Use Contrast and Complementary Colors to Stand Out
Color contrast can make minimalist photography powerful and unique. Try finding color combinations that are pleasing to the eye, like contrasting sets of black and white or dark and light.
Another method for minimalist photography is using complementary colors.
Complementary colors sit directly across from each other on a standard color wheel.
A pale yellow flower in a sea of green bushes may not provide much of a pop. But a bright red flower among that same field of green will stand out. This is because red and green are almost directly across from each other on a color wheel. Combining complementary colors can create captivating images.
There is no shortage of combinations to choose from. Some of the most used combinations include shades of purple and yellow, red and blue, and orange and blue.
Shoot in Black and White
A black and white photo can be incredibly powerful for minimalist photos. Removing all color strips the image down to its bare essentials.
In black and white photography, everyday scenes can look much more different. For example, taking the colors out of a landscape or any living creature can enhance a completely new aspect.
You’ll need to focus more on the lines and the shape of a subject than the nature of it. It can make it less alive and stiller.
Still life photography can be the best to combine with black and white to enhance the feeling of minimalism.
What Kind of Equipment Do You Need for Minimalist Photos?
One of the most attractive features of the “less is more” mentality of minimalism is that it introduces the ability to also use minimal equipment.
Smartphone cameras are excellent. Some are even better than entry-level point-and-shoot cameras.
Smartphones still lag behind DSLR on depth of field and the effect of bokeh. The small sensors required for mobile phones simply don’t have the ability to capture smooth bokeh effects.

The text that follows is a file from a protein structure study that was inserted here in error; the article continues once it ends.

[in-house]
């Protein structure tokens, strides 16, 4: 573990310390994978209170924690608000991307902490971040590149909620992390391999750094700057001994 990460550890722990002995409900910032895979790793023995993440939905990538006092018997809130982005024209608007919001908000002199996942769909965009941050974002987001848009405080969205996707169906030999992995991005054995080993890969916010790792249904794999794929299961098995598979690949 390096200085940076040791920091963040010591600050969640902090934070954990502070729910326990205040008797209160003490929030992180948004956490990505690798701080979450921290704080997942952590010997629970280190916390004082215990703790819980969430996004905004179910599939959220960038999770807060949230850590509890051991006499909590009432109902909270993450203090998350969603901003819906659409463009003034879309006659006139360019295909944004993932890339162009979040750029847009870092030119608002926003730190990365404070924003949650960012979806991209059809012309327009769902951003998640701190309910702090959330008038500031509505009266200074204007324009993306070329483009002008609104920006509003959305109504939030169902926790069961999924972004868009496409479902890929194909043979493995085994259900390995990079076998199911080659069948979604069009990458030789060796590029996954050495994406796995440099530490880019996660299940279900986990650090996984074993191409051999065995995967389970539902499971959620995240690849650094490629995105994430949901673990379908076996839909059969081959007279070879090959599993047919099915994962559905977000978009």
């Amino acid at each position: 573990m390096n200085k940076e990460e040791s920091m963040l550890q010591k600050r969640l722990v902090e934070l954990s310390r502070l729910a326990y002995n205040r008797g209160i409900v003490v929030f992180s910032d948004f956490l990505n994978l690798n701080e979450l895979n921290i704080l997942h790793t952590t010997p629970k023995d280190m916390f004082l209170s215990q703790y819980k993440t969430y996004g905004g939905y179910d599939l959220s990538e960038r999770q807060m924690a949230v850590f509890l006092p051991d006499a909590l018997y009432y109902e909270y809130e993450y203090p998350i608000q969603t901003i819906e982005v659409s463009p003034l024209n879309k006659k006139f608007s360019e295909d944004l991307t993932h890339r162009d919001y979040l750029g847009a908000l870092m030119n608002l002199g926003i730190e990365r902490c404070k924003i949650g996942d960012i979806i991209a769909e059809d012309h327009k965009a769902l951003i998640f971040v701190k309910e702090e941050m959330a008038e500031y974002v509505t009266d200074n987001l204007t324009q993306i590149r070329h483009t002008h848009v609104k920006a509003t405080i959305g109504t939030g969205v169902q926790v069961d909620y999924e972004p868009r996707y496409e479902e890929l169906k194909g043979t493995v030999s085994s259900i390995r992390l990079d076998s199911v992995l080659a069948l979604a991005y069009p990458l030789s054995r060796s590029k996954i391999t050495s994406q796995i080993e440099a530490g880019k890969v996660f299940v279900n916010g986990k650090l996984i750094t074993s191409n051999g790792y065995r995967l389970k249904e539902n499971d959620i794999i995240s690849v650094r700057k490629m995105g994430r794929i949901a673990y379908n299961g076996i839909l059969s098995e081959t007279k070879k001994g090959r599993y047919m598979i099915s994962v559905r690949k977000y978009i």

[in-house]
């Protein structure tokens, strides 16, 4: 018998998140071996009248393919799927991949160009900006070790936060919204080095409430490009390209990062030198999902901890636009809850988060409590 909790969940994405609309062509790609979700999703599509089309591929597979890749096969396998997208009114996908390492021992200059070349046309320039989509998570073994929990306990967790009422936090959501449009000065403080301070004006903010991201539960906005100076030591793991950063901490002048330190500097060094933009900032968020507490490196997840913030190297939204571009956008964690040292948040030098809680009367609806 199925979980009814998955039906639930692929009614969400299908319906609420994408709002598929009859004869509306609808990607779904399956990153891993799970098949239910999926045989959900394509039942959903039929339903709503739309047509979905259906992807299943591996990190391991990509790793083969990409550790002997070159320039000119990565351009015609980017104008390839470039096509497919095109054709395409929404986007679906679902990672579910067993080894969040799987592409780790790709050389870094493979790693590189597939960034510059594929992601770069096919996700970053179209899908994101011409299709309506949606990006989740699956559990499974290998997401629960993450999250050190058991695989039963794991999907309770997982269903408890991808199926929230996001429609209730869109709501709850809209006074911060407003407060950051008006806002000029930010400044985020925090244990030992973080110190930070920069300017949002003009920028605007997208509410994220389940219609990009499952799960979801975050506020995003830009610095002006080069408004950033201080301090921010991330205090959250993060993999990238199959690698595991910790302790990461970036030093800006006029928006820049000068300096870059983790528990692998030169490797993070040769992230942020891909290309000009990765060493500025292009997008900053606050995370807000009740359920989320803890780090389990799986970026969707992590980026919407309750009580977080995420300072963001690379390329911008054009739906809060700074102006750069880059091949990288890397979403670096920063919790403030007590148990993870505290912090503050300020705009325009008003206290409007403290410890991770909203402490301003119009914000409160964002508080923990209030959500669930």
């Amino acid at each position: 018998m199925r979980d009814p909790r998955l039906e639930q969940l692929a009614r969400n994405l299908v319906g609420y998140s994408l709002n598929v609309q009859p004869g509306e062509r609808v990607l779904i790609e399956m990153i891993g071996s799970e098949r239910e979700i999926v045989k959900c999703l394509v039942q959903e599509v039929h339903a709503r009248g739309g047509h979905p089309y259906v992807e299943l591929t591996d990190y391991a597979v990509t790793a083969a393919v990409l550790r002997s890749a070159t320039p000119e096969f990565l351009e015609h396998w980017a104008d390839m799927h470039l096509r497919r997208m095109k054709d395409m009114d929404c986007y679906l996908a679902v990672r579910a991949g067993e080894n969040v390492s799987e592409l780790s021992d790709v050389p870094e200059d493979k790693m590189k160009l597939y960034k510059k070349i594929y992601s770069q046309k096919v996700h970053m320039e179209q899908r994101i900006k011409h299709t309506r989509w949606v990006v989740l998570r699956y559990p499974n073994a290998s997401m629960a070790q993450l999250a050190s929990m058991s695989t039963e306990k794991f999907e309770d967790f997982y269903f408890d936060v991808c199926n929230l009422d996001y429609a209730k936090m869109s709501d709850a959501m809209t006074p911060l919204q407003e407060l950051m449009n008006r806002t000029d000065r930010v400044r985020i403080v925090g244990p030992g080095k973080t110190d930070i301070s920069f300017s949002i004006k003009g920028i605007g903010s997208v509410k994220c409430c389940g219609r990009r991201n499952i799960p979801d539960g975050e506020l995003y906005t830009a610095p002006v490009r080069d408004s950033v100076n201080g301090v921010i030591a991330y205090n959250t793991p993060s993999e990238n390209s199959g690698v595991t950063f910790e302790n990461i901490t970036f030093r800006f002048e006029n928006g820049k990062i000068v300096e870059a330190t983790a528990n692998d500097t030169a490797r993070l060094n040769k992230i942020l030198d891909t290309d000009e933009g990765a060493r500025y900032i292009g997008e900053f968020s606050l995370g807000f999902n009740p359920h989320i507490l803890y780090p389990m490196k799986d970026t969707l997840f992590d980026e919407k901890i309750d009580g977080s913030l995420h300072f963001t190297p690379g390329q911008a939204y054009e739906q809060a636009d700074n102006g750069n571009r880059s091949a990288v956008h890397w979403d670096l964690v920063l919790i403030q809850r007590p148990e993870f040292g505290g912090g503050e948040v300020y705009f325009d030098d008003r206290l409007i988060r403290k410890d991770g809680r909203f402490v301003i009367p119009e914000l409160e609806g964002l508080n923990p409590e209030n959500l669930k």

But, this isn’t an issue for minimalist photography because bokeh isn’t needed. The cleaner lines and stark contrasts needed for minimalist images are actually easier to produce without bokeh.
So you have more of a reason than ever to pull out the phone and start composing some minimalist photography!
How to Tell a Story With Minimalist Photography
Stripping down a scene to the bare essentials can help your image tell a story.
With fewer “moving parts”, the viewer will be able to understand the photo much easier.
As a photographer, you have a responsibility to hold the viewer’s attention. What tale can you tell with just a couple of objects and a simple, plain background?
If you can’t construct a possible narrative just from looking at your photo, your viewers won’t be able to either. Find a way to add more visual storytelling with your minimalist photographs.
Using minimalism in documentary or street photography will help capture the viewer’s attention.
Why You Should Study Minimalism, Both in Art and Life
You can help your understanding of minimalism by studying its existence in other mediums and forms.
Minimalism isn’t limited to photography. There are artists that specialise in minimalist painting and digital art.
Even music has a sub-genre featuring simple, quiet, and almost silent passages of sound, branded as minimal.
You should explore what you like about minimalist styles and implant the ideas into your photography.
Why is Minimalism So Popular Nowadays?
Minimalism is an ever-growing trend. “Consumer” society pushes us to buy more and more products. People are always rushing and don’t have time to stop and wind down. Media, advertising and our digital behaviour also create trigger points and create anxiety all around us.
In this crowded lifestyle, it’s natural that we need something to help rest our eyes and souls on. Minimalism is a way to escape the clutter of life.
Minimalist photography is a great way to create beautiful and soothing images.
With the tips you’ve learnt from this article, you’re ready to start taking minimalist photos.
Keep your photography simple. A minimalist approach proves that less can be more!